DERA is also responsible for the creation and retention of local US jobs that involve manufacturing, installation and servicing emissions-related technologies. Unfortunately, many of our leaders weren’t aware of the benefits of the program during our discussions last week. We hope that the information we provided has better informed them and will help them take action in support of the program. Congress should fight to keep effective programs like this one, with strong public benefits for every one of us, going strong.

We call on Congress to support funding for the DERA in the FY12 budget at the $50M level. This is equivalent to the 2008 funded level for this cost-effective, bipartisan program.

In addition, there’s another great opportunity in Congress right now for diesel cleanup – the Surface Transportation Bill.

We all know that diesel engines are considered the “workhorses of our economy,” but while they are building our roads, bike lanes, or helping to build new rail lines, they are also emitting toxic air pollutants that damage our lungs and hearts and contribute to asthma, diabetes, cancer and premature death. Of all diesel emitters, construction equipment contributes the most pollution.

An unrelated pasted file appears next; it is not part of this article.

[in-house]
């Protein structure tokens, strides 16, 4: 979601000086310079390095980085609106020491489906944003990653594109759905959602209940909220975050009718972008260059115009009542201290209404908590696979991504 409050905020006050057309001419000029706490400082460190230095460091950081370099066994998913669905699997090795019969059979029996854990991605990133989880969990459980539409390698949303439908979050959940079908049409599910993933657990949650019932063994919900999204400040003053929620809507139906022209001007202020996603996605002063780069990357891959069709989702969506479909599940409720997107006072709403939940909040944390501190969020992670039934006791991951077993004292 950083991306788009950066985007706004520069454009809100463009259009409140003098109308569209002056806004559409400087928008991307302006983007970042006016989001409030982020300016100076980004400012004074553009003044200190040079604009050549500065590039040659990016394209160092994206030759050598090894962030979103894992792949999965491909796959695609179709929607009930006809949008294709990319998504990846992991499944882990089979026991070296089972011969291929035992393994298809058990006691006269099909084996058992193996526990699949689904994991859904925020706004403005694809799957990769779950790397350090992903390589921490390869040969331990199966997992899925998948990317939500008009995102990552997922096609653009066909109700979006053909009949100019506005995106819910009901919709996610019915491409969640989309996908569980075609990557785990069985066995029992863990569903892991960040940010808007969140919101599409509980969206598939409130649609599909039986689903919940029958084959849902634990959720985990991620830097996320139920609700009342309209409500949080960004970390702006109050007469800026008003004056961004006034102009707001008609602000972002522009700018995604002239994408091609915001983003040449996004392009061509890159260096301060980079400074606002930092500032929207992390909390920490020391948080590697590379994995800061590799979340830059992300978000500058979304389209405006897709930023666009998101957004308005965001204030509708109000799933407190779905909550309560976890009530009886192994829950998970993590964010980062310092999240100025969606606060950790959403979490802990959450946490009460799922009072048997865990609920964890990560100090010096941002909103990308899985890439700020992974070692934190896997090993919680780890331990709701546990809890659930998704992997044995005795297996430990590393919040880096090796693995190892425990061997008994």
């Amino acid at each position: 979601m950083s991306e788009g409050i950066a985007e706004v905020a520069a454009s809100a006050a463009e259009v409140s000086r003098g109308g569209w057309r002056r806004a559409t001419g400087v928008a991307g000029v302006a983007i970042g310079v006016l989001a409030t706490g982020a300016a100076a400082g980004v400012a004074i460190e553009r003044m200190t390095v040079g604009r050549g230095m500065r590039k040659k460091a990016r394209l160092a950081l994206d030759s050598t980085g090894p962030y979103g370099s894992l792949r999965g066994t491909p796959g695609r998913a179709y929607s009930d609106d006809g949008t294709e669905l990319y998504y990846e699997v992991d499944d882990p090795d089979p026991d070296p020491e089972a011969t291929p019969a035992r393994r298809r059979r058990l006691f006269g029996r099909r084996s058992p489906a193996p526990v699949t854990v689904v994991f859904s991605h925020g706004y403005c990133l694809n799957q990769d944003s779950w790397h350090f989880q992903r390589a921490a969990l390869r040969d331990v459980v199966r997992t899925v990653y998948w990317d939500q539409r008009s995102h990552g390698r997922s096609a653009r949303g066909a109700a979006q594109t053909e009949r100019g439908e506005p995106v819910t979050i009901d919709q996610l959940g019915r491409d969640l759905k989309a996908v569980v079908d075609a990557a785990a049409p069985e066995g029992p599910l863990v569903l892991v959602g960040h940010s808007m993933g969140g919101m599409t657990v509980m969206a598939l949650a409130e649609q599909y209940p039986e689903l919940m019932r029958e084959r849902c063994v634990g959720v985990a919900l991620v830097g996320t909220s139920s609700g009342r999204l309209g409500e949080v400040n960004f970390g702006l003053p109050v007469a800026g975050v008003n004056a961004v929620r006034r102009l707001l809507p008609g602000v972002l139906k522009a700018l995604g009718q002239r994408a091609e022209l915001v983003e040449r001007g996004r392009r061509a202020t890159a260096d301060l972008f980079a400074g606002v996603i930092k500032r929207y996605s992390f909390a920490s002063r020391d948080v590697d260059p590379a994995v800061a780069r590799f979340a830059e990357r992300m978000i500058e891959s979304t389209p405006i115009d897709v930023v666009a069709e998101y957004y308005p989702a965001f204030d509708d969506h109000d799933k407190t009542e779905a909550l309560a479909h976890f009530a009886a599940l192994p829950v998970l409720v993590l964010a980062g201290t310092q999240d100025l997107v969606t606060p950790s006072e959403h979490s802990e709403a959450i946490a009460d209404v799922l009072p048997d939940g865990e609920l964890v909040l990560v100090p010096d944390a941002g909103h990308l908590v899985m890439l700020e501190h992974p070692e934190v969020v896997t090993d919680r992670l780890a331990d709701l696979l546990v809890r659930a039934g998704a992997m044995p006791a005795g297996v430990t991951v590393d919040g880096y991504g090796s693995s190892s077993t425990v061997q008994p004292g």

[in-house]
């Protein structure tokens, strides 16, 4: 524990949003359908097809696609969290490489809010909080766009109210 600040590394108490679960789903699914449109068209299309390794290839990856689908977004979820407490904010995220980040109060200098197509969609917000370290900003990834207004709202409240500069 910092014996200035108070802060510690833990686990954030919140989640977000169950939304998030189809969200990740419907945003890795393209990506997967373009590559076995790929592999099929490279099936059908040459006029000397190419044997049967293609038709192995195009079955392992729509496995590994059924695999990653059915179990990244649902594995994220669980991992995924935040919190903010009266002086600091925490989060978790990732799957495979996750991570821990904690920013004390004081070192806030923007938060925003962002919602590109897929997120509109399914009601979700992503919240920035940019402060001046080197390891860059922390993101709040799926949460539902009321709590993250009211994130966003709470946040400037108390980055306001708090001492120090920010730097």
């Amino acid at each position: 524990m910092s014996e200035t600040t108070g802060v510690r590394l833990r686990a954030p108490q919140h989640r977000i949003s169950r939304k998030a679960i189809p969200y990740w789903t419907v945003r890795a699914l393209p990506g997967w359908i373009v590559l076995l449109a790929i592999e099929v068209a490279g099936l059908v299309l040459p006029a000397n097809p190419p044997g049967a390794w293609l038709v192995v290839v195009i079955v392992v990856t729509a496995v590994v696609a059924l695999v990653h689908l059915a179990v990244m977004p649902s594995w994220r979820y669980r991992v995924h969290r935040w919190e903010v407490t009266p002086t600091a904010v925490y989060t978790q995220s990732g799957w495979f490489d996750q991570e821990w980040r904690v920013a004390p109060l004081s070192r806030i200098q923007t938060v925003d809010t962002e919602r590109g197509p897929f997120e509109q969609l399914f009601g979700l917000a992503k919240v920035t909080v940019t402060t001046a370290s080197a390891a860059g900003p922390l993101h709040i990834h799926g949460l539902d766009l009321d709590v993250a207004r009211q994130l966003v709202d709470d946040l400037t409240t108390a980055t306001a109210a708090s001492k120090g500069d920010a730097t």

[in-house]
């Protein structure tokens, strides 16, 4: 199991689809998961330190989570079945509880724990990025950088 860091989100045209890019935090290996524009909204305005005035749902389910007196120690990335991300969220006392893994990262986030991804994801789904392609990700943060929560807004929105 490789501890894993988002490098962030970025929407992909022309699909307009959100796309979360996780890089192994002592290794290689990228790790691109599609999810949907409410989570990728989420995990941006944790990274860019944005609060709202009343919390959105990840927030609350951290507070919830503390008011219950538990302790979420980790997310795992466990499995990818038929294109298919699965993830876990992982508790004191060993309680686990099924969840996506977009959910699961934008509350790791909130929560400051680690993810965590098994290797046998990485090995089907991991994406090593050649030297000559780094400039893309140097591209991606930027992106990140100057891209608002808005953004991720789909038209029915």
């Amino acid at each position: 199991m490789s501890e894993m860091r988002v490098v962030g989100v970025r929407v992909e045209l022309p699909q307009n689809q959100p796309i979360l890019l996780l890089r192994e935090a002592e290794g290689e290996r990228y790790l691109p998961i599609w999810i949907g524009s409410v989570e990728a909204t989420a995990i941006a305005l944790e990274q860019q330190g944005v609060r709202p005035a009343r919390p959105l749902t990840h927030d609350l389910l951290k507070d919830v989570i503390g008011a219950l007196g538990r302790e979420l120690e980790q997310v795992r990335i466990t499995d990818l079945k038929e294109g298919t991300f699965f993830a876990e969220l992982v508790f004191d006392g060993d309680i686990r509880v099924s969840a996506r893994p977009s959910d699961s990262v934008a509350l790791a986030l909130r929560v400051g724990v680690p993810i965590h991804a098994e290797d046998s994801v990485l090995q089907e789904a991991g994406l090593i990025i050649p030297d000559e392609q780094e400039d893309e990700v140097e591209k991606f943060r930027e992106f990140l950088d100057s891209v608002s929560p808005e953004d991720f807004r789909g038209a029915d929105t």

Last year, the Diesel Clean Up Campaign led by the Clean Air Task Force and the Associated General Contractors Association (AGC) developed and agreed on the “Clean Construction Principles,” which they are encouraging Congress to include in the next federal Surface Transportation bill.

Chairman of the U.S. House of Representative’s Transportation & Infrastructure Committee John Mica (R-Fla.) is currently hearing from members of Congress about their priorities for inclusion in the next transportation bill. The bill will dictate how our money is spent on transportation improvements. We believe that any new investment in our nation’s infrastructure through the Transportation Reauthorization bill should be a clean investment. To ensure that diesel emissions are reduced, clean construction equipment should be required and funded as part of the Transportation Reauthorization bill, especially in PM non-attainment and maintenance areas. Government-funded projects should not make people sick, and protections from harmful diesel pollution should be streamlined and integrated into project delivery. Key components that we recommend include a clean construction equipment provision that is:

  • Required and funded in PM2.5 non-attainment and maintenance areas;
  • Optional and funded in PM2.5 attainment areas;
  • Meets an 85 percent reduction in emissions, or, emission reduction options that “achieve the maximum reduction of PM2.5 emissions for the particular application”;
  • Administered by “change order”;
  • Ensured via “eligible project expenses”;
  • Capped at “1 percent” of total project cost; and
  • Funded through project funds.

Cost-effective technology is widely available and highly capable of achieving significant reductions in emissions from older diesel engines. Congress should act now by funding the renewed, bipartisan, highly-effective Diesel Emissions Reduction Act and supporting a Clean Construction Equipment provision in the upcoming Surface Transportation Bill. DERA and the Clean Construction Equipment provision will both result in significant reductions of these toxic emissions and protect our nation’s air quality and public health.